“Business casual” for men can be interpreted in different ways and it’s therefore a little controversial. In my previous experience, business casual consisted of professional separates that were worn without tie or jacket. This is often not the case in America. What I’d refer to as unprofessional clothing is regarded as business casual appropriate because many companies accept khakis and knitted polo shirts as business casual attire.

The resulting business casual dress code has three acceptable looks with increasing levels of smartness:

  • Level 1 – Khakis + polo-shirt + chunky leather shoes + belt
  • Level 2 – Khakis + button-down shirt + chunky or refined shoes + belt
  • Level 3 – Dress pants + button-down shirt + refined leather shoes + belt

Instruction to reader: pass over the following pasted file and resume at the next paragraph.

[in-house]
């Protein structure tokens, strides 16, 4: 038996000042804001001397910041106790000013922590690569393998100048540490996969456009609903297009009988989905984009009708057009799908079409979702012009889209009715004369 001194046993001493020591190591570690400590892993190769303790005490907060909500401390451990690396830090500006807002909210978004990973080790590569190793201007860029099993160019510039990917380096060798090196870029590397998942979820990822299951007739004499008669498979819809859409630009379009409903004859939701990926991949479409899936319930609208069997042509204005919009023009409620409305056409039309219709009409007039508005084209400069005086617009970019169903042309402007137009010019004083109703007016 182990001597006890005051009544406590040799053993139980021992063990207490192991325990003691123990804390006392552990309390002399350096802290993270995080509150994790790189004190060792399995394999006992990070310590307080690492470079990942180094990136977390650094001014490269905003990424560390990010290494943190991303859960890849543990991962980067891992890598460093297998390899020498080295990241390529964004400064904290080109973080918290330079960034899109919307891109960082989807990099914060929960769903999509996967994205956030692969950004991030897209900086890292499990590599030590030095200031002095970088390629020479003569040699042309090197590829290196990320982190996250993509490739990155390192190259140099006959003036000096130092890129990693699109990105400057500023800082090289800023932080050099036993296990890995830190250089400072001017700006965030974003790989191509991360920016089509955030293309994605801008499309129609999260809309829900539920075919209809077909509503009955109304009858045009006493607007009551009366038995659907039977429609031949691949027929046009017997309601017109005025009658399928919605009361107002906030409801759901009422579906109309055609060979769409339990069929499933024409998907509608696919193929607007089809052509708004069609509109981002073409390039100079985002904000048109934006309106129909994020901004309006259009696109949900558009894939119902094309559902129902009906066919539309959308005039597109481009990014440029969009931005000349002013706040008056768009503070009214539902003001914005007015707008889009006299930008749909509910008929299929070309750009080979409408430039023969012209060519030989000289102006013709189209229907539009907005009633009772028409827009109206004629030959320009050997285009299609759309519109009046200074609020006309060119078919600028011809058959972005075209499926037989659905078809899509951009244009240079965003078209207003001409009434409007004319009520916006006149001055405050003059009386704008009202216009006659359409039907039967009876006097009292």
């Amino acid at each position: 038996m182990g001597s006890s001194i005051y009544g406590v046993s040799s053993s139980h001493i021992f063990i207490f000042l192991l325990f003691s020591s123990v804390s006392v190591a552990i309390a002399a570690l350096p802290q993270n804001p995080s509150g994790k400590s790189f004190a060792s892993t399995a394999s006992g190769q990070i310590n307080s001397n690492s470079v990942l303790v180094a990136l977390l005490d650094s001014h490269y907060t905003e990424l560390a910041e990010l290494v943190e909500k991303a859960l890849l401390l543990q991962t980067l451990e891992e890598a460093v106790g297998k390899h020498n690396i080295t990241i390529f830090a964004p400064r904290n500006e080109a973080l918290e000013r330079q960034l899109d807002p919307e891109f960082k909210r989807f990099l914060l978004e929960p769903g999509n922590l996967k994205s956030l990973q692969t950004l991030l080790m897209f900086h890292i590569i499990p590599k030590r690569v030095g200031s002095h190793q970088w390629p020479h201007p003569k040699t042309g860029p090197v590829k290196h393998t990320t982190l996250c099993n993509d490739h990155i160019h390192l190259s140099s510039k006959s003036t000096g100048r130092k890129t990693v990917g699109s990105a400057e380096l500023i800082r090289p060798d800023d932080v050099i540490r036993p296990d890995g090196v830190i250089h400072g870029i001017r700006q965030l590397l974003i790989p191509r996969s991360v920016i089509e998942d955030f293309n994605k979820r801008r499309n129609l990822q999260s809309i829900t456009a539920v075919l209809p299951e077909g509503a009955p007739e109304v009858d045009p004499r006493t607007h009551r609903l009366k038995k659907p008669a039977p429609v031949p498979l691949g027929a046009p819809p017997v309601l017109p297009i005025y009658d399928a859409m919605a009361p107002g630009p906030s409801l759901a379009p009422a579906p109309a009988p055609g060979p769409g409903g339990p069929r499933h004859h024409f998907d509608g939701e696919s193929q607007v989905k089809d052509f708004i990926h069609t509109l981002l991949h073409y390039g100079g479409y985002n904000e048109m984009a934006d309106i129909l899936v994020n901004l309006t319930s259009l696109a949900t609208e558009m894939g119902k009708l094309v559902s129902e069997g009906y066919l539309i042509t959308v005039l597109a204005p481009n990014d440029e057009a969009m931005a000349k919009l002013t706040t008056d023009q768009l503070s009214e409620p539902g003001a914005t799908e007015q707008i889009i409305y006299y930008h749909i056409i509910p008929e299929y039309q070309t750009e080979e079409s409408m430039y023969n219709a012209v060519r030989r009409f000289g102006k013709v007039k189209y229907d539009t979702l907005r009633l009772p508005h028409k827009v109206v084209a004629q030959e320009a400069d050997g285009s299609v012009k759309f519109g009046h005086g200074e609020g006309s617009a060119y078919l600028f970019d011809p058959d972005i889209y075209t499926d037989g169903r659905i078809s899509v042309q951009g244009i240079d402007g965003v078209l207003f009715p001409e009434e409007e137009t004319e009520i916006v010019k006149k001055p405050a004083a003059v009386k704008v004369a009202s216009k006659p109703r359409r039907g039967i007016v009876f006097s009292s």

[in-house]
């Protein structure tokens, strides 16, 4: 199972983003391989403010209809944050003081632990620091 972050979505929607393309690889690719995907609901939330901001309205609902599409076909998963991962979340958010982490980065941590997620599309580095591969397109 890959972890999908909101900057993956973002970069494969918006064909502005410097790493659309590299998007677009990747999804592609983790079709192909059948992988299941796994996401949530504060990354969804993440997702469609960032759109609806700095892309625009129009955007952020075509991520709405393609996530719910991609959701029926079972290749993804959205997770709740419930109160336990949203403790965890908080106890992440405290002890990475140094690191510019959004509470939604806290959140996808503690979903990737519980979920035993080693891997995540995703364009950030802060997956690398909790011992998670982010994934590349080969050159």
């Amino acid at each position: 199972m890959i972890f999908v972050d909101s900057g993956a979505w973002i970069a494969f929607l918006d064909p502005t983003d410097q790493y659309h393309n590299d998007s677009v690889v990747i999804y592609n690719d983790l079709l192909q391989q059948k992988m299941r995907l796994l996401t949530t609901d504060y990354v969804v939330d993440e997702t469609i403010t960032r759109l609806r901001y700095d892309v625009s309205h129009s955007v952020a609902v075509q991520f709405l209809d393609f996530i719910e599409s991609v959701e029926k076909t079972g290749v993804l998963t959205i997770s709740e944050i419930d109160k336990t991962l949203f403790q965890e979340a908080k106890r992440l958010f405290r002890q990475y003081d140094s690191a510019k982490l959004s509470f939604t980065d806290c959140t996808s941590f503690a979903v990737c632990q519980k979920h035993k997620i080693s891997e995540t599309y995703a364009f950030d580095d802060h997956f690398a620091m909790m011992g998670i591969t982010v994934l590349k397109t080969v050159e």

The caveat here is that khakis come in all sorts. They can be ultra-casual, or smart. A casual pair of khakis worn with an un-tucked knitted polo shirt is not a professional look. It’s casual and there is nothing business-like about it. Pop a bloke into sleek dark denims, a sharp button-down shirt and fabulous shoes and that’s much more professional. Unfortunately, smart denim is not part of the business casual dress code. Denim still carries a stigma. And the wrong style of jeans can look very sloppy, which is what companies try to prevent.

So here is my opinion: Despite what the dress code allows, knitted polo shirts are strictly casual and khakis are debatable. Stick to dress pants, button-down shirts and refined leather shoes. This will ensure a polished, professional, business casual ensemble.

Business Casual - Level 1Business Casual - Level 2Business Casual - Level 3

Business casual dress code Levels 1, 2 and 3. I’m not partial to the first, lukewarm about the second and advocate the third even though this particular Banana Republic ensemble is a bit conservative.